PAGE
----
Pricing and finding the most appropriate online pricing strategy are important to everyone, especially in the world of e-commerce. Price influences the consumer’s likelihood to purchase. Price your items too low and you run the risk of losing significant profit. Price your items too high and you run the risk of alienating your customers.
You may have a winning product, but it means nothing if you can’t convince someone to buy it.
But it doesn’t have to be that way.
There are a number of different psychological pricing strategies you can implement to encourage people to make a purchase.
In this article, we’re going to look at 9 different pricing strategies that influence or persuade people to buy.
And when you start implementing these strategies, you will increase both conversions and profits.
What is psychological pricing?
E-commerce psychological pricing is an approach that uses prices to influence people when making a decision about buying. It helps you price your products at that sweet-spot that encourages them to buy. It helps you pander to consumer’s automatic beliefs when they see the price of something.
The practice has been around for some time in brick and mortar stores, however, it’s highly applicable to e-commerce stores too.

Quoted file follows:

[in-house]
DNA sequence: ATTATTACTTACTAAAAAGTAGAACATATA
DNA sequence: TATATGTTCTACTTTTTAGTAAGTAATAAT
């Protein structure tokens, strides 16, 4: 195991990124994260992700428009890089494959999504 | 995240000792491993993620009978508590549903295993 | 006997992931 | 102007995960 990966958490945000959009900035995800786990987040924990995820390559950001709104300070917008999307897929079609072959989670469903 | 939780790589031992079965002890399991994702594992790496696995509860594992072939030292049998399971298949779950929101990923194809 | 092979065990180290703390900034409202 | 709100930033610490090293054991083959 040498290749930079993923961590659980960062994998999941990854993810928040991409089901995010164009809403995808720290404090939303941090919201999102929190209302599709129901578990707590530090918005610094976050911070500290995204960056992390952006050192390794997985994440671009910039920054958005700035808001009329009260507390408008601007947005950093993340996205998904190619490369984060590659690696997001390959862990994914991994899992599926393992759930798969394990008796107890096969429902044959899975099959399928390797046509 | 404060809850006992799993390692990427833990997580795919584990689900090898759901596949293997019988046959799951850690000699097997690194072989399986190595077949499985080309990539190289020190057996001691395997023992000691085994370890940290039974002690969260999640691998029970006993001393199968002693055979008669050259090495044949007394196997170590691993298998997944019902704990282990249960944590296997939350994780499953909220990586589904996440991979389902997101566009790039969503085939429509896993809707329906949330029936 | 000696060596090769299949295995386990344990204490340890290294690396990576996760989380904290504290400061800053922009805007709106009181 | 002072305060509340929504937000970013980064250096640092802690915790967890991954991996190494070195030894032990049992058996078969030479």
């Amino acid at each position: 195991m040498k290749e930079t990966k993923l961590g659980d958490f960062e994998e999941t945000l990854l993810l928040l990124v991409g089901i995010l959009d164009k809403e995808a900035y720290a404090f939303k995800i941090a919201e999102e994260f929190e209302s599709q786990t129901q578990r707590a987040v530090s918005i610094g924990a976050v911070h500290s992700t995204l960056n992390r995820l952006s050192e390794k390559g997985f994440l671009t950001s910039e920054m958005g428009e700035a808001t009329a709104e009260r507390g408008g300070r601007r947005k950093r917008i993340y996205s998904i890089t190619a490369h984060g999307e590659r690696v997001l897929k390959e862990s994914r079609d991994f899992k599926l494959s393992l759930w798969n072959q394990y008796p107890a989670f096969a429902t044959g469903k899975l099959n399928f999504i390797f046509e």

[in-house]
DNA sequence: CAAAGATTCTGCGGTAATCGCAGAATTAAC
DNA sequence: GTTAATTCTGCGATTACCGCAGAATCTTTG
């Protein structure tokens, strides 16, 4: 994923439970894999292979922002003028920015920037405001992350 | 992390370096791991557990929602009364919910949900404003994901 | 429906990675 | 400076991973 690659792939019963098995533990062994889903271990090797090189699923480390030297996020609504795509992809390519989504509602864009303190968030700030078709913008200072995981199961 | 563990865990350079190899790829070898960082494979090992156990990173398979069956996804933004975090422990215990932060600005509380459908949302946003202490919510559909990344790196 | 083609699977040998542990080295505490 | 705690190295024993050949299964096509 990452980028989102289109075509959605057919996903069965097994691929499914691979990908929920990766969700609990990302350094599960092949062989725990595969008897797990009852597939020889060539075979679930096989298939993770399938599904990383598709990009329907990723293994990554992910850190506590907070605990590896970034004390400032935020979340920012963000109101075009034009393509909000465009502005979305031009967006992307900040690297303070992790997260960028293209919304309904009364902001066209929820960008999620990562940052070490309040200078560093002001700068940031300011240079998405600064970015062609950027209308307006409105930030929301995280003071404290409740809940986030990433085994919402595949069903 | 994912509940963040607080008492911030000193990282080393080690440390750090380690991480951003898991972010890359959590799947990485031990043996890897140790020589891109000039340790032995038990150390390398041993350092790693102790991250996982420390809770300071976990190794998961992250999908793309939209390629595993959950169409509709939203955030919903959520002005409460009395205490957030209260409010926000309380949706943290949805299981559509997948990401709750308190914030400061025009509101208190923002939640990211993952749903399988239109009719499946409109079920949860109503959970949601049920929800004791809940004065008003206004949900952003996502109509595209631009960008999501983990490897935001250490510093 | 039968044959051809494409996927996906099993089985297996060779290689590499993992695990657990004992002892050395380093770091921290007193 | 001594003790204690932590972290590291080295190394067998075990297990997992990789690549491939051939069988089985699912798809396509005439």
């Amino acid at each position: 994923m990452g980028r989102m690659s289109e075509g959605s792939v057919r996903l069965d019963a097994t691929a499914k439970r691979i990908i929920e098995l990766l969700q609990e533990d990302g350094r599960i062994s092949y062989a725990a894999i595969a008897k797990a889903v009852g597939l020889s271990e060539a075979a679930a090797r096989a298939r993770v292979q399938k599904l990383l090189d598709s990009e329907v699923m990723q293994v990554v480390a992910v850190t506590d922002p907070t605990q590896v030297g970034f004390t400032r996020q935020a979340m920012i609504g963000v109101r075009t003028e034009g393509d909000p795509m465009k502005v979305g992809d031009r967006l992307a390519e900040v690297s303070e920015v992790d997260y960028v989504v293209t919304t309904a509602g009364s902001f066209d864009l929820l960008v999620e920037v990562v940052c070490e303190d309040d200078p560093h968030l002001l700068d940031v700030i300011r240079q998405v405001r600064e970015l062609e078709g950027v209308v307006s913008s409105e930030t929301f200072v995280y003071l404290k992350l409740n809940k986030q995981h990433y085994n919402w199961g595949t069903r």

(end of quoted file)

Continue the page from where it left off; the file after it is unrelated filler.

For many e-commerce store owners, implementing psychological pricing is the money-maker that will see increased profits across their entire business.
Power of 9
How much do you know about the number 9? Well, when it comes to pricing, it’s a super important number.
If you haven’t considered using the number 9 in your pricing before, this section will hopefully help you understand why it’s a valuable approach.
In e-commerce, the number ‘9’ is often associated with discounts and promotions.
$3.99 seems way cheaper than $4.00, even though the difference is only $0.01
This approach is sometimes referred to as the “left-digit effect” where consumers focus on the first number and instead round down rather than up.
So in our above example,
$3.99 seems closer to $3.00 than $4.00.
The power of 9 strategies, or left digit effect is most common when selling product appealing to people looking for a discount.
In this example, UK retailer, Argos, use the power of nine to sell washing machines.
Here 199.99 feels closer to £100 than it does to £200.
It doesn’t just have to be a technique for high-ticket items though. Game retailers often use it to increase the number of games a customer will buy at any one point.
Sometimes, psychological pricing is actually not about changing the prices of your products, but instead about how you position the value of a product compared to something else.